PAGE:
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Managing the database layer with a basic model class - PHP

In this ninth part of the series, I add an extensible model class to the framework. This class can be used for running CRUD operations against a selected MySQL database table.

TABLE OF CONTENTS:
  1. Creating a Model Class for an MVC-based Framework
  2. Review: the View class
  3. Managing the database layer with a basic model class
  4. Deleting database records with a final model class method
By: Alejandro Gervasio
Rating: starstarstarstarstar / 3
June 28, 2010

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As I just mentioned in the preceding section, one of the core components that must be added to this MVC-based framework is a model that permits it to handle the corresponding data layer in an independent way. Since this layer will be composed of one or multiple MySQL database tables, the model will perform CRUD operations by using the MySQL driver developed in a previous tutorial.

Although a full-featured model should be abstract enough for handling all sorts of persistent storage mechanisms, and not just database tables, the one that I’m going to build next will use only the MySQL server. This is certainly good enough for demonstration purposes.

Having clarified that point, please look at the initial definition of the new model class, which is as follows:

class Model

{

private $db = NULL;

private $table = 'users';

// constructor

public function __construct(MySQL $db, $table = '')

{

$this->db = $db;

if ($table !== '')

{

$this->table = $table;

}

}

// get all rows from specified table

public function fetchAll()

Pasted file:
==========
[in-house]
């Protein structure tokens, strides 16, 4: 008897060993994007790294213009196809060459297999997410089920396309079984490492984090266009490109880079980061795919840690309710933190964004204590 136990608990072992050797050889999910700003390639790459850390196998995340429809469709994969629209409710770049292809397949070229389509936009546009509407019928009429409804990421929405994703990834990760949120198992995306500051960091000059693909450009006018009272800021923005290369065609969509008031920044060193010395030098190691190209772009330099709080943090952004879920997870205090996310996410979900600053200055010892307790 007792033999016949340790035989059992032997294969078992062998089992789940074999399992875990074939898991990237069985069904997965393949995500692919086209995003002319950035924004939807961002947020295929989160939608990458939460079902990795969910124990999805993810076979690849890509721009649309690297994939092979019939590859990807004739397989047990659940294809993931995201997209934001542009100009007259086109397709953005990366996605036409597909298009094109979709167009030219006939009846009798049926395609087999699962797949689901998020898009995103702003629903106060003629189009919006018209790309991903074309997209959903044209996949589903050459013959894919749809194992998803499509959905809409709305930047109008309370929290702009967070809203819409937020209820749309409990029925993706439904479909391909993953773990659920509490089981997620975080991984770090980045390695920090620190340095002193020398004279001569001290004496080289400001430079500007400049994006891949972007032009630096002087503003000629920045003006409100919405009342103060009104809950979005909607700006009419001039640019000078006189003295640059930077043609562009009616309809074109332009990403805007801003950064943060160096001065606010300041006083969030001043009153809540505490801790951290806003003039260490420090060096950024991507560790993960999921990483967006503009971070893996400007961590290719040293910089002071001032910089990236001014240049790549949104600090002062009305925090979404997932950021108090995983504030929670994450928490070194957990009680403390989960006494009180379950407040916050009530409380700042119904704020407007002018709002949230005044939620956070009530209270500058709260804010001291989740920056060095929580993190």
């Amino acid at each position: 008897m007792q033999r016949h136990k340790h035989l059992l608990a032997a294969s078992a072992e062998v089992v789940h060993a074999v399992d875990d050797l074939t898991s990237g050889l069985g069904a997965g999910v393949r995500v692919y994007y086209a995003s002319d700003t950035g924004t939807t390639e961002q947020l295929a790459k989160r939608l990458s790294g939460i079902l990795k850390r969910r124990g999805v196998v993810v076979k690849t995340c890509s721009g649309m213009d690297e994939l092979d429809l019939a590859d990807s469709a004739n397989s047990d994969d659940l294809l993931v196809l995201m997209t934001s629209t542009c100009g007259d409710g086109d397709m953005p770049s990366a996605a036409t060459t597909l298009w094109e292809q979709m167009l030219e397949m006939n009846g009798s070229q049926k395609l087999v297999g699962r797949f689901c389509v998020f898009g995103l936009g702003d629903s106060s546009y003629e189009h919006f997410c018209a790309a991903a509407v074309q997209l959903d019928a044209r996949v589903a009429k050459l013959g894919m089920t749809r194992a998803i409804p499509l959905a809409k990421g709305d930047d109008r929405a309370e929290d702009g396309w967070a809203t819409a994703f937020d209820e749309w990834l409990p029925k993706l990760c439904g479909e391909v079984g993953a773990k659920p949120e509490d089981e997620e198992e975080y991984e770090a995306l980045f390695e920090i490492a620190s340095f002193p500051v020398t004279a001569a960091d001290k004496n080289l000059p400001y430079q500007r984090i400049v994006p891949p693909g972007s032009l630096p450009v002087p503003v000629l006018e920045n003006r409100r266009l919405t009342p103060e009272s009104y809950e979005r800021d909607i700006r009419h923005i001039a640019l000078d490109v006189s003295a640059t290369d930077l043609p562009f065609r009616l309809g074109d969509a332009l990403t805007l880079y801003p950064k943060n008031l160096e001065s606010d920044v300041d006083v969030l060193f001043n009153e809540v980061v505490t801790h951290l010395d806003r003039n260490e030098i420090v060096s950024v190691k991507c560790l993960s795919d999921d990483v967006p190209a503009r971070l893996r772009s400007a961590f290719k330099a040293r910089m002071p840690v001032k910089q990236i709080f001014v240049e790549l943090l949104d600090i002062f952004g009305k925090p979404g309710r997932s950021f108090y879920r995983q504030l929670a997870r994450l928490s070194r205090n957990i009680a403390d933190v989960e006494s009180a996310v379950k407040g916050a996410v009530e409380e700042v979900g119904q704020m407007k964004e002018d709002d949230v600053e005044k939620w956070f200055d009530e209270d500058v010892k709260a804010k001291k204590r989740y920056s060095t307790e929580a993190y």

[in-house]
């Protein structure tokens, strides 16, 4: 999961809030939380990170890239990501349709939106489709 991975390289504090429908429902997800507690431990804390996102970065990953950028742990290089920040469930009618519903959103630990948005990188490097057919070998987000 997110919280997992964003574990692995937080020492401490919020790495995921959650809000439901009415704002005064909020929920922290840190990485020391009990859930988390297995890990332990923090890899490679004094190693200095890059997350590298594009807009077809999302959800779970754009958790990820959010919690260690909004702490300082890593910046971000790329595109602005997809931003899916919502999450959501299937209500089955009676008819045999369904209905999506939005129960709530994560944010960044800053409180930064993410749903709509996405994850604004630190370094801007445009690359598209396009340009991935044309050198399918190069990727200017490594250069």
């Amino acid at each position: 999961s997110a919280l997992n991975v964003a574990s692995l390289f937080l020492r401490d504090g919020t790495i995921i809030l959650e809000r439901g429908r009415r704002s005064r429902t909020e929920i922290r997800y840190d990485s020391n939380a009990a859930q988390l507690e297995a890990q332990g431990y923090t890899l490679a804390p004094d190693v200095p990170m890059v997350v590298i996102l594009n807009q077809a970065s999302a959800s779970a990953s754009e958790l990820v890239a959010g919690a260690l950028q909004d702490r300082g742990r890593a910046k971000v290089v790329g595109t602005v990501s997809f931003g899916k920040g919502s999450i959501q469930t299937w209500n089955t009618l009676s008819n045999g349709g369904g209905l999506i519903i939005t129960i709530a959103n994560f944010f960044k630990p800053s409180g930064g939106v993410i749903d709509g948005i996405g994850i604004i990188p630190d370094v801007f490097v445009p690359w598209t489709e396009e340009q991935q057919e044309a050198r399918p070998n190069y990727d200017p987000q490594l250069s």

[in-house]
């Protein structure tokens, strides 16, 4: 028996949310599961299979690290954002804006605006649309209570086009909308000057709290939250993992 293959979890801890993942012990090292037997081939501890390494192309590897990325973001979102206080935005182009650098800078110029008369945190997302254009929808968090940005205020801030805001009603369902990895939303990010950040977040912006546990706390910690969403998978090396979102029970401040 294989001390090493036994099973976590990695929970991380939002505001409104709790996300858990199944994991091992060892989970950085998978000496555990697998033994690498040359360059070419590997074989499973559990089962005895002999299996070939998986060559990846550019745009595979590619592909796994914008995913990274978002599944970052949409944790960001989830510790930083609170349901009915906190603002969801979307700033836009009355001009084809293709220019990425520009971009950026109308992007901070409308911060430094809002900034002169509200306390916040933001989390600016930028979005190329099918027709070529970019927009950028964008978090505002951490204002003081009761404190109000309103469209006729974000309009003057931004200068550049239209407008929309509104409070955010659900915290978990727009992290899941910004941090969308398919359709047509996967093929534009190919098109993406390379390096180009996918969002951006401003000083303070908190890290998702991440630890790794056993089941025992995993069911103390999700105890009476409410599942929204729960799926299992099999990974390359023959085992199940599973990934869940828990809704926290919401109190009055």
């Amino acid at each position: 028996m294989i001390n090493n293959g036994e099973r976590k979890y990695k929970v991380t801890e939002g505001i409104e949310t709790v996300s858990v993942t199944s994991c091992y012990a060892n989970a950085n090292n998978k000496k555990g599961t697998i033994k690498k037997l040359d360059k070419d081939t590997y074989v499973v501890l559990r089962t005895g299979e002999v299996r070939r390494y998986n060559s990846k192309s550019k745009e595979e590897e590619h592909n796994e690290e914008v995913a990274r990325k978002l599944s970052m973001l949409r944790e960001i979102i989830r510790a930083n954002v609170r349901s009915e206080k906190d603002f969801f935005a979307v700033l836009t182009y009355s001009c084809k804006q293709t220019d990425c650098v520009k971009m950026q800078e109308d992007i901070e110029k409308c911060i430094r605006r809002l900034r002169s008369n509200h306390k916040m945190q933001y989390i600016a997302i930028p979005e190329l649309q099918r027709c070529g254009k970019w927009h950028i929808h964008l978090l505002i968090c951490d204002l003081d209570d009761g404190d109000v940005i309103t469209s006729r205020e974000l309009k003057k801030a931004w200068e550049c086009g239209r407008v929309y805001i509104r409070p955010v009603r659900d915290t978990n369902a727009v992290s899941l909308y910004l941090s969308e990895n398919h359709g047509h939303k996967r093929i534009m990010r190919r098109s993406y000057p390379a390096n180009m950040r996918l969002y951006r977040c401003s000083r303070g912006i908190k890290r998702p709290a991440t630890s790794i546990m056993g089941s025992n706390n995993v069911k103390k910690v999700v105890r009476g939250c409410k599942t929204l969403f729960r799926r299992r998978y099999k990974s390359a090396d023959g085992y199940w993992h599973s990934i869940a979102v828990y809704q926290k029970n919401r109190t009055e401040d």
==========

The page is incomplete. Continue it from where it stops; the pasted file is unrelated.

{

$rows = array();

$this->db->query('SELECT * FROM ' . $this->table);

while ($row = $this->db->fetch())

{

$rows[] = $row;

}

return $rows;

}

// update/insert row

public function save(array $data, $id = NULL)

{

if (!empty($data))

{

foreach ($data as $field => $value)

{

$value = mysql_escape_string($value);

if (!is_numeric($value))

{

$data[$field] = ''' . $value . ''';

}

}

if ($id !== NULL)

{

$set = '';

foreach($data as $field => $value)

{

$set .= $field .'=' . $value . ',';

}

$set = substr($set, 0, -1);

$this->db->query('UPDATE ' . $this->table . ' SET ' . $set . ' WHERE id=' . (int)$id);

}

else

{

$fields = implode(',', array_keys($data));

$values = implode(',', array_values($data));

$this->db->query('INSERT INTO ' . $this->table . ' (' . $fields . ')' . ' VALUES (' . $values . ')');

}

}

}

From the previous code sample, it’s easy to see that the “Model” class implements a bunch of basic methods for selecting, inserting and updating records in a specified MySQL table. Please notice the injection of an instance of the MySQL driver via the class’ constructor, which allows you to expand the model to support additional database drivers.

Also, you should note that the model will work with a default “users” MySQL table, but naturally it’s possible to use a different table in accordance with your specific needs.

So far, so good. At this stage, the “Model” class can perform database selects, inserts and updates as well. Now you're wondering where the method that deletes records is, right? Well, it hasn’t been coded yet, but this will be fixed quickly.

In the final section of this tutorial, I’m going to define the remaining method, thus finishing the construction of the model class.

Go ahead and read the following segment. We’re almost done with the model!



 
 
>>> More PHP Articles          >>> More By Alejandro Gervasio
 

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